Well after the point it was thought to be a settled matter, the use of surgical mesh in hernioplasty is now up for debate. In making sense of the situation, why not look to the person who literally wrote the book on laparoscopic hernia repair?
Michael Kavic, MD, is the professor emeritus of surgery at Northeast Ohio Medical University and a founding member of both the Society of Laparoendoscopic Surgeons (SLS) and the American Hernia Society. He is also the editor-in-chief of the SLS journals JSLS and CRSLS.
To understand where things are at now, Kavic says it’s useful to examine the history of hernioplasty.
For most of the 20th century, the methodology behind hernia repair was basically the same. It was based on the pioneering work of Italian surgeon Edoardo Bassini, who developed a procedure that reconstructed the inguinal wall with a triple layer of the patient’s own tissues.
In the early 1970s, Irving Lichtenstein developed a new approach, changing hernia repair into a procedure that could be performed under local anesthesia. In contrast to closing the hernia defect with layers of tissue he simply employed synthetic mesh to cover the hernia defect after the herniated content was placed back into the abdomen. Recurrences, previously the most nettlesome problem following an open hernia repair procedure, dropped significantly. As with any innovation, it took some time before Lichtenstein’s variation caught on, but it eventually became the standard for hernia repair.
Some 30 years later, a new problem emerged. According to tracking data, anywhere from 11 to 16 percent of patients were reporting chronic, disabling abdominal pain beginning several months after the procedure.
Kavic says inherent qualities of surgical mesh might be the culprit, calling attention to research conducted by Robert Bendavid, MD.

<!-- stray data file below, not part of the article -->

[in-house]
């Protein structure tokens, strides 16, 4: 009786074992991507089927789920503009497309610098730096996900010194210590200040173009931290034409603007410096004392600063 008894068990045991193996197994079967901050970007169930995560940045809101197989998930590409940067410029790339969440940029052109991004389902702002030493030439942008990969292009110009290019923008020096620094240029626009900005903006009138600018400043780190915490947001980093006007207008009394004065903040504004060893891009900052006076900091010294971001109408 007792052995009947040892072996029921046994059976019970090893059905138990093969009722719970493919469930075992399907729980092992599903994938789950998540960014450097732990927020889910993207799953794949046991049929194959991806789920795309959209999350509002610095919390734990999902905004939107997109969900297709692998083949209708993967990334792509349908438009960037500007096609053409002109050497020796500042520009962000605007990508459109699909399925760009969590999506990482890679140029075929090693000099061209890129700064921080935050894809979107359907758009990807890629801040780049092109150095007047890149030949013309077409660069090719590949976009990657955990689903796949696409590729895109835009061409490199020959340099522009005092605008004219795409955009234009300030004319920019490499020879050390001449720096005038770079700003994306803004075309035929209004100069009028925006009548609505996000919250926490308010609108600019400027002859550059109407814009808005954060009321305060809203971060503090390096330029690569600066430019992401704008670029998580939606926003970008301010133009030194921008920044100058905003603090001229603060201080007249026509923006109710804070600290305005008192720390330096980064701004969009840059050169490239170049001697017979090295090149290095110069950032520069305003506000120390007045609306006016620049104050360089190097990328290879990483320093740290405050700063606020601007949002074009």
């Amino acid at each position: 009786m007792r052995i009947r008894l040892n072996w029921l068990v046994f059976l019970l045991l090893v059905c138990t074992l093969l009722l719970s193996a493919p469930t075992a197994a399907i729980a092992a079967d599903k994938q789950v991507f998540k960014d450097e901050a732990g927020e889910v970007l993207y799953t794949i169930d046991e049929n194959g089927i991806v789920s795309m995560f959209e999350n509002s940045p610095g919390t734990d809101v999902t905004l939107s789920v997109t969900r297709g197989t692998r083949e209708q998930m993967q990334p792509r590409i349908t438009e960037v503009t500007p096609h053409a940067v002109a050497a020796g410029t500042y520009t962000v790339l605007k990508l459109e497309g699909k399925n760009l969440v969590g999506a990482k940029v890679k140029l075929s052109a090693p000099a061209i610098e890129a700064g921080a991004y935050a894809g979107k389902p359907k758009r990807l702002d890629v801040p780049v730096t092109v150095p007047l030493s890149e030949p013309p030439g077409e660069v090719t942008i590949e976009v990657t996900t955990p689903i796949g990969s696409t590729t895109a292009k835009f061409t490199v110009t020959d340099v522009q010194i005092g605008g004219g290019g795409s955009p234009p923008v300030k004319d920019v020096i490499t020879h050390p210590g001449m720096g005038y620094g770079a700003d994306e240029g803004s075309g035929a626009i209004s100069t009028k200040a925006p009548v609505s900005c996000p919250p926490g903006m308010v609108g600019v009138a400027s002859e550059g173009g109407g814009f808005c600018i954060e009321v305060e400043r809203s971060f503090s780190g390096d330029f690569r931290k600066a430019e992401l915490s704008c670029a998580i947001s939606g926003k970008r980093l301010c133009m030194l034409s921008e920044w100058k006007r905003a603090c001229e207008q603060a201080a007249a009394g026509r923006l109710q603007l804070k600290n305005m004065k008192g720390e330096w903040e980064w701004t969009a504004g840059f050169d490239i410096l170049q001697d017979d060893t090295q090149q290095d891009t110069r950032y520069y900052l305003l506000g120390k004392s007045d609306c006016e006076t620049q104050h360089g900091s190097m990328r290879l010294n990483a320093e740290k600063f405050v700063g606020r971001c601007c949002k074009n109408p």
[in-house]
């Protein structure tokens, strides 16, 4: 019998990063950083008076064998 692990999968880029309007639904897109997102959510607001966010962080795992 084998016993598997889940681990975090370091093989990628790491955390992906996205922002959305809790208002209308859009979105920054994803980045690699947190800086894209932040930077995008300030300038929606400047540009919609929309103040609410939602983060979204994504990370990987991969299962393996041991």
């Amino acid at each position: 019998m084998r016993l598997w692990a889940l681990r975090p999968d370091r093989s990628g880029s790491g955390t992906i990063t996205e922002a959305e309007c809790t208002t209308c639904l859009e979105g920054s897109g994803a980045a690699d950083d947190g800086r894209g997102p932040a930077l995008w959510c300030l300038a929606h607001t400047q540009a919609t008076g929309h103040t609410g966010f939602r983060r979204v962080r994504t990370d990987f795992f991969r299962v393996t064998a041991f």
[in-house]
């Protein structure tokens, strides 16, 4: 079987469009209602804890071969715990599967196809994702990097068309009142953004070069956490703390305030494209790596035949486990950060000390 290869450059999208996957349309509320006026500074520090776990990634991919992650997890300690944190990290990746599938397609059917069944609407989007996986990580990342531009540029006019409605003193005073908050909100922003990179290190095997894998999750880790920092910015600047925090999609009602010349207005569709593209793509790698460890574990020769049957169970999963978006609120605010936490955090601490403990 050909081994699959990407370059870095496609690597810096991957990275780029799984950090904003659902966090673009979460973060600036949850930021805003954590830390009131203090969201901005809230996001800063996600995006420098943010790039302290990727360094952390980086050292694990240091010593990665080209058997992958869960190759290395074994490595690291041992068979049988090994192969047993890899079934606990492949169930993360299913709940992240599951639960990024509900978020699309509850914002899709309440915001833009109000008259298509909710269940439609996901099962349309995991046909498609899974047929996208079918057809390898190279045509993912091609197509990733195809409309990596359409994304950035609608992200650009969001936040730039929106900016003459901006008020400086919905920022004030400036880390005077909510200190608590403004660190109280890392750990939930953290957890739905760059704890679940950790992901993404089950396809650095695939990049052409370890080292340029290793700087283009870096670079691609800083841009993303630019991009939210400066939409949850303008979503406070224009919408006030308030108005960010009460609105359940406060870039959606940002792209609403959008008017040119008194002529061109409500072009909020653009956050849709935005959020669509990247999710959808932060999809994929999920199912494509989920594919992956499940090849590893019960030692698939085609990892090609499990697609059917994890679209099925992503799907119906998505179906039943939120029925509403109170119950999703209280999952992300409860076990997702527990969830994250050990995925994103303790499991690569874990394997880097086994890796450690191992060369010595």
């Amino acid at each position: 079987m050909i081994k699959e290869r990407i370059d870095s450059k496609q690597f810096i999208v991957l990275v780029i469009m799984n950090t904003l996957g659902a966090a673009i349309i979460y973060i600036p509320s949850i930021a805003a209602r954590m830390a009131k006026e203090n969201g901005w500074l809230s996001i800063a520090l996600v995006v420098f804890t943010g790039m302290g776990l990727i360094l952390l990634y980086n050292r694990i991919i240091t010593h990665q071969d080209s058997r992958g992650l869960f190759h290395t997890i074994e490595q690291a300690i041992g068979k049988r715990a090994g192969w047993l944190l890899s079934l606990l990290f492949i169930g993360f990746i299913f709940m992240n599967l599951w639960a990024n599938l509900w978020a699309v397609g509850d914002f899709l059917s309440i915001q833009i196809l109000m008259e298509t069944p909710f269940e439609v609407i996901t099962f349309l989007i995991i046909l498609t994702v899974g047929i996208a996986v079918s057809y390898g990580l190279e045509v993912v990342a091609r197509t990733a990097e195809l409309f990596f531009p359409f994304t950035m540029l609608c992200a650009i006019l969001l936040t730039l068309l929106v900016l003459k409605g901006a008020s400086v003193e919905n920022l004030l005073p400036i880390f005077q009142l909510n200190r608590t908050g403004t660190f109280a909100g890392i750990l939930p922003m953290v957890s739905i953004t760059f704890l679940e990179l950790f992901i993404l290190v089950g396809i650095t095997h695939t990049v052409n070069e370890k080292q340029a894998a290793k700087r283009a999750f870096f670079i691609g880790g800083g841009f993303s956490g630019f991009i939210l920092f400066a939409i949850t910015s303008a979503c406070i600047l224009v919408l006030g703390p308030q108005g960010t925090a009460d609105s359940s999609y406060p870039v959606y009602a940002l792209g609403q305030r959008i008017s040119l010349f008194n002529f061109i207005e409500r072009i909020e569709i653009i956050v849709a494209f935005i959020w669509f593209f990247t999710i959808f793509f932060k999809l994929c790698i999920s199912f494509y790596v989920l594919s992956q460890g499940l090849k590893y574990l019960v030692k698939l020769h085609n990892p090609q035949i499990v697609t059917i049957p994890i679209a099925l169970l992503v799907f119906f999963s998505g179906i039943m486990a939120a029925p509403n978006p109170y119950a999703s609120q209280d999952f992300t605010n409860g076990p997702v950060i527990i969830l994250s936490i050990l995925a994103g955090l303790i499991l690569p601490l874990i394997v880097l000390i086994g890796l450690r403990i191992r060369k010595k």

“What Bendavid found out by looking at explanted mesh — removed — was that it became distorted,” Kavic says. “We knew that. It shrunk, we knew that. We knew that mesh has little interstices.”
The problem arises when, in open surgery, tissue is cut for the mesh to be placed in position. The body has to go through its natural healing process. In that process, small nerves that have been cut, regenerate and grow in the interstices.
“Also what Bendavid showed was that in these spaces, nerves grow into the mesh, along with capillaries.,” explains Kavic. “What happens to those capillaries when that space shrinks? The mesh becomes distorted. Mesh shrinkage and distortion contribute to an environment — a micro-environment — of decreased oxygen and increased pressure on the ingrown capillaries and nerves. So is it any wonder that these patients may get pain?”
The pain, Kavic says, can become intractable.
Kavic cautions that the evidence might be compelling, but it’s not conclusive. He and others are calling attention to the issue as a first step, arguing that the time has come to assemble problem-solving groups comprised of physicians, educators, device manufacturers, and surgical ethicists.
“It’s easy to claim like Chicken Little, ‘The sky is falling,’ and I hope it doesn’t sound like that,” Kavic says. “I don’t mean it that way. It’s very early in the game–in the process of studying the disabling pain from the use of mesh. However, there’s enough solid evidence out there that maybe we’d better get together and think about it. That’s what this is all about.”